Studies of anemia in the myelodysplastic syndromes

Detta är en avhandling från Stockholm : Karolinska Institutet, Department of Medicine at Huddinge University Hospital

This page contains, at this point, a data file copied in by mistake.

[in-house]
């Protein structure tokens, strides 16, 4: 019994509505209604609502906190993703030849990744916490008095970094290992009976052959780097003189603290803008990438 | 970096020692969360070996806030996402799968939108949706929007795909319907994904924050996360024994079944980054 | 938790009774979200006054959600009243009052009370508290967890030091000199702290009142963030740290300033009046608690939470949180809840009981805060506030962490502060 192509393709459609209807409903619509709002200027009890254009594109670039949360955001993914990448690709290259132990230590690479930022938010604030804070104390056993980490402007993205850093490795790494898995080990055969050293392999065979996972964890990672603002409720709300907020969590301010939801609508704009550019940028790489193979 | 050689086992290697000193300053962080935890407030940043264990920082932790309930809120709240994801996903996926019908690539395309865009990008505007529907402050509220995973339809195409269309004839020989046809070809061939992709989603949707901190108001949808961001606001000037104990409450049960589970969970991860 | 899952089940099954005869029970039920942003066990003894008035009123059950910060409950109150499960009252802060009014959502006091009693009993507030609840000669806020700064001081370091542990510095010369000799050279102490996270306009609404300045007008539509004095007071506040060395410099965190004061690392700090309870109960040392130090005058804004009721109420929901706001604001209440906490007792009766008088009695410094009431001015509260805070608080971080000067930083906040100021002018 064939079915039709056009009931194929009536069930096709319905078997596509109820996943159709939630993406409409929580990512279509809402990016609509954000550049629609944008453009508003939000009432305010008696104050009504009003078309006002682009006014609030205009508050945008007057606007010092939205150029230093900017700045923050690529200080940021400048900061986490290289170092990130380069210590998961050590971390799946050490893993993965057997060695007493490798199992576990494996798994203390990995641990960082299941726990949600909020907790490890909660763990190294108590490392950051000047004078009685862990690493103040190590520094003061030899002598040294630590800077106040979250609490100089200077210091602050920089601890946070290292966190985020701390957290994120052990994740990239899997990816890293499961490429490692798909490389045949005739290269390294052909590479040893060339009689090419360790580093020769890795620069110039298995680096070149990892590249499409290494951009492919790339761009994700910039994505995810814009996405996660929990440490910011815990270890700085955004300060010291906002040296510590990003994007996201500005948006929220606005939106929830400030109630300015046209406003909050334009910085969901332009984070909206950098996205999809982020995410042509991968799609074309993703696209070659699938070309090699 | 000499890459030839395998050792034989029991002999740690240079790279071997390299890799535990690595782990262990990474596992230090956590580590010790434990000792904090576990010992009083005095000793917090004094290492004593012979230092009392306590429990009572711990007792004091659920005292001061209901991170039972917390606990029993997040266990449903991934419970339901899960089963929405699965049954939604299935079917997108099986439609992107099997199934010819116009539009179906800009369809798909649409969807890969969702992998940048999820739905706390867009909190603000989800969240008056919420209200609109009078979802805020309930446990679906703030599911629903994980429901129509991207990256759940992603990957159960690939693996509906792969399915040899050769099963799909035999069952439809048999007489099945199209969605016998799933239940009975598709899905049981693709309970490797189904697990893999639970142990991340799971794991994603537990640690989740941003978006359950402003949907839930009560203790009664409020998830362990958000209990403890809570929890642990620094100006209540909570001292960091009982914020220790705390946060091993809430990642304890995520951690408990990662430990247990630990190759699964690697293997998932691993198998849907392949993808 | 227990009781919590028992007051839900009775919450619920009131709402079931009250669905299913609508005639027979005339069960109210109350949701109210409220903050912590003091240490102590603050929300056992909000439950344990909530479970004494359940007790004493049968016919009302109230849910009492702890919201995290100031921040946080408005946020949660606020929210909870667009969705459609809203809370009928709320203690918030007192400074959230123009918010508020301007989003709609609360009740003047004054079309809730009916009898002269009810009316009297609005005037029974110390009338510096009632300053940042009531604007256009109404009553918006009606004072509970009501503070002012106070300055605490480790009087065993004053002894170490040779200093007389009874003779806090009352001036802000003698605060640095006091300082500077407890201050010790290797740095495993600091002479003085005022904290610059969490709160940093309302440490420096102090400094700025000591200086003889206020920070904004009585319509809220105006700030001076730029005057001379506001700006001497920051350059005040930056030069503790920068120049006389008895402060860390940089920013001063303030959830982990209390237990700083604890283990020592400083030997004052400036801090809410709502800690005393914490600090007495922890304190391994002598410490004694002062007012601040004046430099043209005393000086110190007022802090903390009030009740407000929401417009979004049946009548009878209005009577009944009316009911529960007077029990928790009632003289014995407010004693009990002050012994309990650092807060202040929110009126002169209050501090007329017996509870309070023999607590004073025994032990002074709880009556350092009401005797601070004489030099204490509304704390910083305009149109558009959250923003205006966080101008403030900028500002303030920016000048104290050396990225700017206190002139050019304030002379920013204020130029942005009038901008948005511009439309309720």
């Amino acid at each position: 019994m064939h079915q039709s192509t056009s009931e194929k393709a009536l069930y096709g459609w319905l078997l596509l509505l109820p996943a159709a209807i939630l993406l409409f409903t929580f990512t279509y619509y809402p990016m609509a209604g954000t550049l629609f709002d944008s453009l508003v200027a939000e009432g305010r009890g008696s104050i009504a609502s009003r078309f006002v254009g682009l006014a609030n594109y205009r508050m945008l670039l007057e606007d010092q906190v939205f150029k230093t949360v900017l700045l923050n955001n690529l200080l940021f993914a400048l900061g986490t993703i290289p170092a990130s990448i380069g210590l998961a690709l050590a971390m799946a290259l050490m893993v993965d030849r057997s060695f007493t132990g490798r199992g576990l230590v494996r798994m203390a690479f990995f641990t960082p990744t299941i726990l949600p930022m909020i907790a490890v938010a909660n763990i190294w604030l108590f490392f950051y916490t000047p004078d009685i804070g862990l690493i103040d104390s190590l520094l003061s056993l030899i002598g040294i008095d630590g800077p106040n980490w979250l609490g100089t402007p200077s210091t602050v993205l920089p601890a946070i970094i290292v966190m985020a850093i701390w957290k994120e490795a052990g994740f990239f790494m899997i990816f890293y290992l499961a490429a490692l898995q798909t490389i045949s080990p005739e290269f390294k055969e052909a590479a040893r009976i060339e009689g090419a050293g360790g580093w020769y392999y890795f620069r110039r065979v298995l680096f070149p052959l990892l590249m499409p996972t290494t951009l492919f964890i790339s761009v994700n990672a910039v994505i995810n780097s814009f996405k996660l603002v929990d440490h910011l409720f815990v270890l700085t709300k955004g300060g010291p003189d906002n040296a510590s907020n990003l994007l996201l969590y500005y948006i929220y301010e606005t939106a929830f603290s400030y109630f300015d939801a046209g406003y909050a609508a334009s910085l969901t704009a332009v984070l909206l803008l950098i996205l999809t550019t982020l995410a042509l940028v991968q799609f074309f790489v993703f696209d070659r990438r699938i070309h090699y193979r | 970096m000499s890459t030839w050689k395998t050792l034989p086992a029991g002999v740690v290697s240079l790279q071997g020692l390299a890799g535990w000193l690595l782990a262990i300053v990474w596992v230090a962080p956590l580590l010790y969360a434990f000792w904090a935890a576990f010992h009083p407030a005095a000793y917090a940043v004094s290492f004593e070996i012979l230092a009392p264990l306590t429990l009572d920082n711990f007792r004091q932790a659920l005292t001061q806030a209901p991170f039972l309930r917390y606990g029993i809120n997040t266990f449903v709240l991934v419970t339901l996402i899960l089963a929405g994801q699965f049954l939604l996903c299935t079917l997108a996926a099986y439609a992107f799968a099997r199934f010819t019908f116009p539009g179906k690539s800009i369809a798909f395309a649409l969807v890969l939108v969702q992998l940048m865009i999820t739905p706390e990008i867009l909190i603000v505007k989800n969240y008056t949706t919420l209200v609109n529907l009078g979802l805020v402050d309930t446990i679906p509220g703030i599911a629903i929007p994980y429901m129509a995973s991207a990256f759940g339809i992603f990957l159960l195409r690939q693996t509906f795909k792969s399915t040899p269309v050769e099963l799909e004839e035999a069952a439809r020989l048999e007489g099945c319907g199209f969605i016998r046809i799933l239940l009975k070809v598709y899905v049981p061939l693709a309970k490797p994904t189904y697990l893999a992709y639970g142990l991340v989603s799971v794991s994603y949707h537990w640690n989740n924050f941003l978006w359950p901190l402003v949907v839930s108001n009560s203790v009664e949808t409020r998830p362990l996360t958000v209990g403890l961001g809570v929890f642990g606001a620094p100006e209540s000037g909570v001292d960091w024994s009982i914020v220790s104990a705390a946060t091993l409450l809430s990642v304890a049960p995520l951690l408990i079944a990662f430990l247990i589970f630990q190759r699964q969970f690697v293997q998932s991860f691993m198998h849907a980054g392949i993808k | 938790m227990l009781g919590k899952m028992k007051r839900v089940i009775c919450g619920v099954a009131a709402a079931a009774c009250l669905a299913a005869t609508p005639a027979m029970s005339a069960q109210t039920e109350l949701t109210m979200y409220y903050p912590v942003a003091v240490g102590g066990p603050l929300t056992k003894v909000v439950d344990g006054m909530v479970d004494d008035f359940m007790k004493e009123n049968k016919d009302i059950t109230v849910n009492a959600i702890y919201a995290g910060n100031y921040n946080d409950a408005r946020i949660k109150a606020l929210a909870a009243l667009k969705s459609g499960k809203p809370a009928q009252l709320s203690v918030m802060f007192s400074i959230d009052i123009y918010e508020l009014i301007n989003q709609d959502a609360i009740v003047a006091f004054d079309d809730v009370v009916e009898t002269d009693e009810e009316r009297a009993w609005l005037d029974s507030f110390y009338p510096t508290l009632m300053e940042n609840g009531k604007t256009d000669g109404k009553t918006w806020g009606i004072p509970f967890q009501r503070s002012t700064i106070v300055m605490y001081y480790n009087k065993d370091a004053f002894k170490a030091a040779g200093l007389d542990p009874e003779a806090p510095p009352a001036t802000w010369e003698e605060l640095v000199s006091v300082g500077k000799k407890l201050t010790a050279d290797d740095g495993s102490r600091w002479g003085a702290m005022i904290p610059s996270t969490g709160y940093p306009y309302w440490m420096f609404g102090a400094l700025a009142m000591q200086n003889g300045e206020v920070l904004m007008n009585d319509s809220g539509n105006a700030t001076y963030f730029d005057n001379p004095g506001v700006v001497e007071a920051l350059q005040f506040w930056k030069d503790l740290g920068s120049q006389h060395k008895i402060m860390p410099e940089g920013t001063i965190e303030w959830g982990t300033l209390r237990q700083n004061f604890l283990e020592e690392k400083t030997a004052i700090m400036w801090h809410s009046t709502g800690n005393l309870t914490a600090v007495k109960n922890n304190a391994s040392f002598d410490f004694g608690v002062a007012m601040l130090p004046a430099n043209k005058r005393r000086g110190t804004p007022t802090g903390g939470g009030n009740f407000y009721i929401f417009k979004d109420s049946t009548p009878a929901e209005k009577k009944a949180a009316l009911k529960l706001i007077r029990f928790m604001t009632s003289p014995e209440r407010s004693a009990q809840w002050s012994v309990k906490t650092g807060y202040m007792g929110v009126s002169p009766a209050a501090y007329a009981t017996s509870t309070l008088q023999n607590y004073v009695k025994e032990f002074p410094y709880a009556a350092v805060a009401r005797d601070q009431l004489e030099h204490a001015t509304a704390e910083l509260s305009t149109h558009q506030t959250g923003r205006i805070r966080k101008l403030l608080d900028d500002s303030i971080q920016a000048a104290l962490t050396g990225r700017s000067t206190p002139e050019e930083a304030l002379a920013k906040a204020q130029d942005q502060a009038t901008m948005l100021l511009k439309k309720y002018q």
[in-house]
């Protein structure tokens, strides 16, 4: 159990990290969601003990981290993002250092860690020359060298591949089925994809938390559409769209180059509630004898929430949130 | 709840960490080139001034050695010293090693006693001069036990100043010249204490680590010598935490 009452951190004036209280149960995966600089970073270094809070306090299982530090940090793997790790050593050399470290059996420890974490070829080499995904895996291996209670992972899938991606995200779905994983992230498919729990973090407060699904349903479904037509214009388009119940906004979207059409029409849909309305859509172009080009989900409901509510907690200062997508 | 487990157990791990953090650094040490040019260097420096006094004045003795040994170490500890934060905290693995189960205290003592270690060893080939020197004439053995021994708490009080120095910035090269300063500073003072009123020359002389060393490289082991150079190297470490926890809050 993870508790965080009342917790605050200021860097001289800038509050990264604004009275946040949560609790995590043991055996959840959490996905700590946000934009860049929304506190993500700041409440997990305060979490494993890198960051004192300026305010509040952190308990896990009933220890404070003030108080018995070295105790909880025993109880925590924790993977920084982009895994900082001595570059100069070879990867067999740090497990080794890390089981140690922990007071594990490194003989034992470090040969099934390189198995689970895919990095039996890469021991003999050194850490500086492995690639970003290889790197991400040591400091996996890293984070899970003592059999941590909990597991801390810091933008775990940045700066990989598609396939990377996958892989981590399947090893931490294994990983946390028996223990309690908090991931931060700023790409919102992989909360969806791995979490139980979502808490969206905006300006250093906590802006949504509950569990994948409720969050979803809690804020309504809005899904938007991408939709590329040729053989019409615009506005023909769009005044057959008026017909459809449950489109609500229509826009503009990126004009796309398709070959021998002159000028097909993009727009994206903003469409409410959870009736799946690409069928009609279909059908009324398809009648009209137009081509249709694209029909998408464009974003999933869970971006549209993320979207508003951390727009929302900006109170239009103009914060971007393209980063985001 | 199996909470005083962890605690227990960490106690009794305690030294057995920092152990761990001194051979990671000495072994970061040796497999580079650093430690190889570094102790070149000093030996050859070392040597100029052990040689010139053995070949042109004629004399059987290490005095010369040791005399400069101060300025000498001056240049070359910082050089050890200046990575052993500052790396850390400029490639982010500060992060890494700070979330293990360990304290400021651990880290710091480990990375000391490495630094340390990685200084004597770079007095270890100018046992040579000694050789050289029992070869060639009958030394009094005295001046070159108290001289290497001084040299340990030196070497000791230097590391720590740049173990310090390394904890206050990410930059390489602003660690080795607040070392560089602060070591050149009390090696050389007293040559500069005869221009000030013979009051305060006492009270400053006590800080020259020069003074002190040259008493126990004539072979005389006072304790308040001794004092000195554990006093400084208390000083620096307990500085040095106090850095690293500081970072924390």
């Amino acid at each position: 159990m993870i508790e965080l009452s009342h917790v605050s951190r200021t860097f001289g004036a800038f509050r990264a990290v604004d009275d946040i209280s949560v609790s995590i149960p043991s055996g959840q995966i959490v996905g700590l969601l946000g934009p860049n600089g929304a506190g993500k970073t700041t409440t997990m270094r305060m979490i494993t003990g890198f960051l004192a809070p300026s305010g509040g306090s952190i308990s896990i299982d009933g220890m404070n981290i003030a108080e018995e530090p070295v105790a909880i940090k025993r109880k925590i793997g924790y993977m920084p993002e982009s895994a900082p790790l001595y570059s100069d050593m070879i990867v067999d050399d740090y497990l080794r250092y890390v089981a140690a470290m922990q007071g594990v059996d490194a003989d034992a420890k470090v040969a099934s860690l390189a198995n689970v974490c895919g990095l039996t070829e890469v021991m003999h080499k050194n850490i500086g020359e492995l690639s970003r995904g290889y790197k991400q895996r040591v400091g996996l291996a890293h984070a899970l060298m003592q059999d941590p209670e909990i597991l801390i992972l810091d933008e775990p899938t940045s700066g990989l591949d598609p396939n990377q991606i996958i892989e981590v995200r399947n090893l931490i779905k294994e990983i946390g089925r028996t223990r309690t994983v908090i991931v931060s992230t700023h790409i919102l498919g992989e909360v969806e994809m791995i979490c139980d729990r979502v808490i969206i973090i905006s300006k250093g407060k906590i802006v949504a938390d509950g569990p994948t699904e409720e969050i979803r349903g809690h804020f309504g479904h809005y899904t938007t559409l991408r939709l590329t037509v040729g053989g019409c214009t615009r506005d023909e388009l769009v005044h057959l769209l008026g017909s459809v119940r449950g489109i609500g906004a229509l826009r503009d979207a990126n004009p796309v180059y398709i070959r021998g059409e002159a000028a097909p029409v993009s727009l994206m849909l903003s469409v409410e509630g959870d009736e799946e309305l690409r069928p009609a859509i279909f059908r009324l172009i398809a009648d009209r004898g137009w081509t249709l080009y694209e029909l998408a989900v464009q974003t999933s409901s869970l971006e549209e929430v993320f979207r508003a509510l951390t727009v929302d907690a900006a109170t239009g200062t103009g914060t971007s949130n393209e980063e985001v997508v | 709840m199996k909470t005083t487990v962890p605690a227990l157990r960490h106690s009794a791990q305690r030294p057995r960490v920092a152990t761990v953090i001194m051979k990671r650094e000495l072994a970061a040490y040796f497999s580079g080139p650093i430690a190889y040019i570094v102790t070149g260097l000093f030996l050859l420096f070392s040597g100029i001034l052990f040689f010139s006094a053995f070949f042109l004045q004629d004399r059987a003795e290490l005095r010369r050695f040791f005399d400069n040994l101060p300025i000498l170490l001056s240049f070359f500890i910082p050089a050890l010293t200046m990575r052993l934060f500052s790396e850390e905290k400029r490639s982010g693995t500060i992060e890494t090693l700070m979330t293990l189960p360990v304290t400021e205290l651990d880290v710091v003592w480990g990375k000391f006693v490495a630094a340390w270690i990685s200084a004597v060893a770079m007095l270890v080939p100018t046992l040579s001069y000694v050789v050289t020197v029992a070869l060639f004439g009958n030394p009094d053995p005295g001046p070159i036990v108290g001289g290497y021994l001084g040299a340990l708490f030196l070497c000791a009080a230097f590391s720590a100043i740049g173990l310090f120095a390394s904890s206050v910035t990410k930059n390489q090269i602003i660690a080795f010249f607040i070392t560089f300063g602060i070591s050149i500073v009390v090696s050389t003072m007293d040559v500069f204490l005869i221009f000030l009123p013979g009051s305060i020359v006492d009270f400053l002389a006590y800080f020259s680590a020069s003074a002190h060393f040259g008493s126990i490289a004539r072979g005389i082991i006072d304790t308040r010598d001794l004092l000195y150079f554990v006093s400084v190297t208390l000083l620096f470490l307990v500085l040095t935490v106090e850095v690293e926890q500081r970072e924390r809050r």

Sammanfattning: Background: The myelodysplastic syndromes (MDS) constitute a heterogeneous group of malignant bone marrow disorders, characterized by chronic anemia and increased risk of transformation to acute myeloid leukemia (AML). The first line therapy of anemia in MDS is erythropoietin (EPO) with or without granulocyte colony-stimulating factor (G-CSF). Recently, reports about adverse effects of EPO on survival in patients with solid tumors have resulted in questions about its role in MDS. Lenalidomide has a potent effect in 5q- syndrome, however, its mechanisms of action and long-term safety have not yet been studied sufficiently. Aims: To assess the long-term efficacy and effects on outcome of treatment for anemia in MDS with EPO and G-CSF. To study the in vitro effects of lenalidomide on bone marrow progenitor cells from patients with low-risk MDS and del(5q). To investigate the presence of pre-treatment molecular lesions in patients with del(5q) low-risk MDS treated with lenalidomide, who subsequently underwent disease transformation. Methods and results: We conducted a long-term follow-up of three studies of EPO and G-CSF treatment of anemia in MDS. The overall erythroid response rate was 39%, and the median response duration 23 months (range 3 to 116+ months). Patients with low-risk disease as well as complete erythroid responders had longer response duration. Most relapses were due to unknown factors; only 18% were attributable to a significant blast progression. Next, we evaluated the effect of treatment on survival and risk of leukemic evolution by comparing the treated cohort with untreated patients from two large datasets. In a multivariate analysis, we demonstrated that treatment with EPO and G-CSF was associated with improved survival in patients requiring <2 units of packed red blood cells (RBC) per month (hazard ratio [HR] 0.44; 95% confidence interval [CI], 0.29 to 0.66; P < 0.001). There was no association with the risk of AML evolution (HR, 0.89; 95%CI, 0.52 to 1.52; P = 0.66). We also studied the effects of lenalidomide on immature hematopoietic progenitor cells from patients with MDS and del(5q) in an erythroblast culture model. Lenalidomide inhibited the growth of malignant cells, while not affecting normal cells. Furthermore, lenalidomide affected gene expression of del(5q) progenitors, and up-regulated the tumor suppressor gene SPARC, located within the commonly deleted segment at 5q31. Finally, we describe two patients with 5q- syndrome, who initially responded well to lenalidomide but after two years unexpectedly developed progressive disease. Before treatment, we were able to demonstrate subclones of bone marrow cells with abnormal cytoplasmic nucleophosmin (NPMc+) and overexpression of p53, generally associated with high-risk MDS and AML. Both the NPMc+ and the p53 expressing subclones expanded at disease progression, and sequencing of TP53 confirmed a pre-treatment heterozygous mutation and a homozygous mutation at disease transformation. Conclusions: Treatment with EPO and G-CSF in MDS (a) leads to long-term responses, (b) is associated with improved survival in patients requiring <2 units of RBC per month, and (c) does not alter the risk of AML evolution. Lenalidomide specifically inhibits the malignant bone marrow progenitors from patients with MDS and del(5q), and up-regulates the tumor suppressor gene SPARC which may be an important aspect of lenalidomide s mechanisms of action of as well as of disease pathogenesis. Patients with 5q- syndrome responding to lenalidomide and subsequently undergoing disease progression may already before treatment have molecular lesions affecting the genomic stability. The presence of such abnormalities could play a role in a future pre-treatment risk-stratification.

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